A bus is a  bus ! Cheesy
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DrivingMissLazy
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« Reply #4 on: July 03, 2006, 10:44:06 AM »

A newell is not a converted bus. They build it from scratch. So no, it is not a bus. It is a motorhome built to look like a bus.
Richard

A bus is a  bus ! Cheesy
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Nick Badame Refrig/ACC
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« Reply #5 on: July 03, 2006, 10:54:32 AM »

Jimmy,

I have a friend that always buy's Newell coaches. He sware's by them, and usually get's a new one every 2-3 years.

He is an owner of a high profile Indy car team and that's the crowd that Newell caters to.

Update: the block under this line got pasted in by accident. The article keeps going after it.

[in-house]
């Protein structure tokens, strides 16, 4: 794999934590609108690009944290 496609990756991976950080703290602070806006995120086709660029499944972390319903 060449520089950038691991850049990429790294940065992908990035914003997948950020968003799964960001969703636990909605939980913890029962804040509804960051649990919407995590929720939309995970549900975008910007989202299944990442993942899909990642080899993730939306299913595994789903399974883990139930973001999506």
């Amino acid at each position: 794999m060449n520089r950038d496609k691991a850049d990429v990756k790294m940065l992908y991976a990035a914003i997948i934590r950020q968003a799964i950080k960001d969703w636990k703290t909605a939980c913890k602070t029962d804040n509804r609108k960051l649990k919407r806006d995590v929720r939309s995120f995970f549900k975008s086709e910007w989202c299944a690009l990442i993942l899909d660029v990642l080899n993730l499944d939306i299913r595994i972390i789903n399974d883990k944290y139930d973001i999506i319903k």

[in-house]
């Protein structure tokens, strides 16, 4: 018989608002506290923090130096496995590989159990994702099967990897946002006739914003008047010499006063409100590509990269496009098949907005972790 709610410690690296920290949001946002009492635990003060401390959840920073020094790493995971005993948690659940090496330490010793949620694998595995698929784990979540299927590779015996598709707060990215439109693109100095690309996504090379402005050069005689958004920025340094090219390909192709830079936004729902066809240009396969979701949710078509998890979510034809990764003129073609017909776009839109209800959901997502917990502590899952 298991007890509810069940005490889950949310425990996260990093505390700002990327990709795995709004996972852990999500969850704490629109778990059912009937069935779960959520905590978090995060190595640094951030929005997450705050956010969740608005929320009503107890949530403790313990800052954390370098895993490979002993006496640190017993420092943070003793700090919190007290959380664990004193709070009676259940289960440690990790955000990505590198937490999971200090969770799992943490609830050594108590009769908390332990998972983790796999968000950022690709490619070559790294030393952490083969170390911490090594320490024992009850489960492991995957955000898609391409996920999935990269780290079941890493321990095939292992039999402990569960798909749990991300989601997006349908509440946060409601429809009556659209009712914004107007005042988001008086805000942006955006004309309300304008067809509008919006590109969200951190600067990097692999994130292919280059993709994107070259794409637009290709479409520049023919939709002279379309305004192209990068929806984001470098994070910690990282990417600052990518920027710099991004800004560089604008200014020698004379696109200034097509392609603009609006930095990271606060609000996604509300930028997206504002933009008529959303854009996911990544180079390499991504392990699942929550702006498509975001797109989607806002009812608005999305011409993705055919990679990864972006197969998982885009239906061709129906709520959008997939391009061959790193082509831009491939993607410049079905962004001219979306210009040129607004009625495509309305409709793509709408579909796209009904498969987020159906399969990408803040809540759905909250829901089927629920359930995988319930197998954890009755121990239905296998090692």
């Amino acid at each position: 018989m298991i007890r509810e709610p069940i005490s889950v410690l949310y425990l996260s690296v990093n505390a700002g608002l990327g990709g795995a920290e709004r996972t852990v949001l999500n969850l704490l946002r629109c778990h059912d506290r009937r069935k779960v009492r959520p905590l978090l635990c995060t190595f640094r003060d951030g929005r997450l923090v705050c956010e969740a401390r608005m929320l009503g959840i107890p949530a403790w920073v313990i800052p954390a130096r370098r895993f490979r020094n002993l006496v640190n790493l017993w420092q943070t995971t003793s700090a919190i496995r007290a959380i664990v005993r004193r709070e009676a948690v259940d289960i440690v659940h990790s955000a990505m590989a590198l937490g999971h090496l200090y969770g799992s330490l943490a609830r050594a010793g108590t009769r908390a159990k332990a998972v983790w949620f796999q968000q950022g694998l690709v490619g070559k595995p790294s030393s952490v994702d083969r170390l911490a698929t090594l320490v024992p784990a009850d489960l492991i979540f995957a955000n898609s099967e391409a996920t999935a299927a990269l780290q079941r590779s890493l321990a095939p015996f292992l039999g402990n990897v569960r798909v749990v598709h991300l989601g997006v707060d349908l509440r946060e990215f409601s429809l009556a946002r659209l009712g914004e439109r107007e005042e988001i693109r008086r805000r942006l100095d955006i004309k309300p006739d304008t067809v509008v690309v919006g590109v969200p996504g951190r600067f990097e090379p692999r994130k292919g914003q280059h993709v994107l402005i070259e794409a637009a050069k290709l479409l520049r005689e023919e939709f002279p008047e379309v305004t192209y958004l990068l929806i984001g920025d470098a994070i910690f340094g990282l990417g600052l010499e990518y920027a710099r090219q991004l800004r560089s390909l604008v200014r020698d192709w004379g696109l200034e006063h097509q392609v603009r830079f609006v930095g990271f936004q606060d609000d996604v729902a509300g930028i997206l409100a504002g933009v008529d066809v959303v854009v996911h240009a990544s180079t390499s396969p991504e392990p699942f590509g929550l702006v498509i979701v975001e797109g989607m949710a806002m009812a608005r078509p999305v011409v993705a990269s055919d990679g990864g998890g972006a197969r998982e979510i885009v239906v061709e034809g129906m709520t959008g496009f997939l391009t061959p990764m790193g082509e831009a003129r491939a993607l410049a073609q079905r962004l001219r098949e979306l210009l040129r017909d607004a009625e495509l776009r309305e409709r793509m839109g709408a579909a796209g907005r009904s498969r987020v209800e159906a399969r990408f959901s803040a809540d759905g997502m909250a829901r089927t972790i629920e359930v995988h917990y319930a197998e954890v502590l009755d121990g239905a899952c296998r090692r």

I think they are the Best of the Best!! and I belive that is what their customers demand.

Nick Badame
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« Reply #6 on: July 03, 2006, 11:11:57 AM »

Hmm, I think the last time I went to the Minneapolis RV show, which was about 3 years ago, there was a Newell sitting across the street with a big yellow sign that said something like "Newell Lemon". It was pretty obvious what message the owner was trying to convey.